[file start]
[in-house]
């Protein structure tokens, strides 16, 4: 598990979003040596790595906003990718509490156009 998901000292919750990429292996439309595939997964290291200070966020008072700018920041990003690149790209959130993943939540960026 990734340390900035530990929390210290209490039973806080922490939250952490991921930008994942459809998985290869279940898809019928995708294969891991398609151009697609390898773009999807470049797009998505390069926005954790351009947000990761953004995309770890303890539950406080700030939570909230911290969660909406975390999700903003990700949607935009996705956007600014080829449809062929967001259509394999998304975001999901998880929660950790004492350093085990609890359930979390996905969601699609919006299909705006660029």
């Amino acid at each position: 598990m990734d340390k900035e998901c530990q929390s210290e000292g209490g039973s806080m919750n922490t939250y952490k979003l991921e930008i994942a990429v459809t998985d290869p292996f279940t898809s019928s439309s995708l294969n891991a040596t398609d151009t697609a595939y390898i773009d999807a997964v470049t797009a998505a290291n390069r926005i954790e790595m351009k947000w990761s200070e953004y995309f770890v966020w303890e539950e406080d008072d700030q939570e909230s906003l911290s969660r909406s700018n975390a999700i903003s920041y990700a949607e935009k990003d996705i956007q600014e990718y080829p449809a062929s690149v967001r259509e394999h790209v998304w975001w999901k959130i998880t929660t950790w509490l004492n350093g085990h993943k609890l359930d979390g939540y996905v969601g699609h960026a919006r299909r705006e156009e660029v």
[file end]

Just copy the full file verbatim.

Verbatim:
[in-house]
């Protein structure tokens, strides 16, 4: 598990979003040596790595906003990718509490156009 998901000292919750990429292996439309595939997964290291200070966020008072700018920041990003690149790209959130993943939540960026 990734340390900035530990929390210290209490039973806080922490939250952490991921930008994942459809998985290869279940898809019928995708294969891991398609151009697609390898773009999807470049797009998505390069926005954790351009947000990761953004995309770890303890539950406080700030939570909230911290969660909406975390999700903003990700949607935009996705956007600014080829449809062929967001259509394999998304975001999901998880929660950790004492350093085990609890359930979390996905969601699609919006299909705006660029």
């Amino acid at each position: 598990m990734d340390k900035e998901c530990q929390s210290e000292g209490g039973s806080m919750n922490t939250y952490k979003l991921e930008i994942a990429v459809t998985d290869p292996f279940t898809s019928s439309s995708l294969n891991a040596t398609d151009t697609a595939y390898i773009d999807a997964v470049t797009a998505a290291n390069r926005i954790e790595m351009k947000w990761s200070e953004y995309f770890v966020w303890e539950e406080d008072d700030q939570e909230s906003l911290s969660r909406s700018n975390a999700i903003s920041y990700a949607e935009k990003d996705i956007q600014e990718y080829p449809a062929s690149v967001r259509e394999h790209v998304w975001w999901k959130i998880t929660t950790w509490l004492n350093g085990h993943k609890l359930d979390g939540y996905v969601g699609h960026a919006r299909r705006e156009e660029v």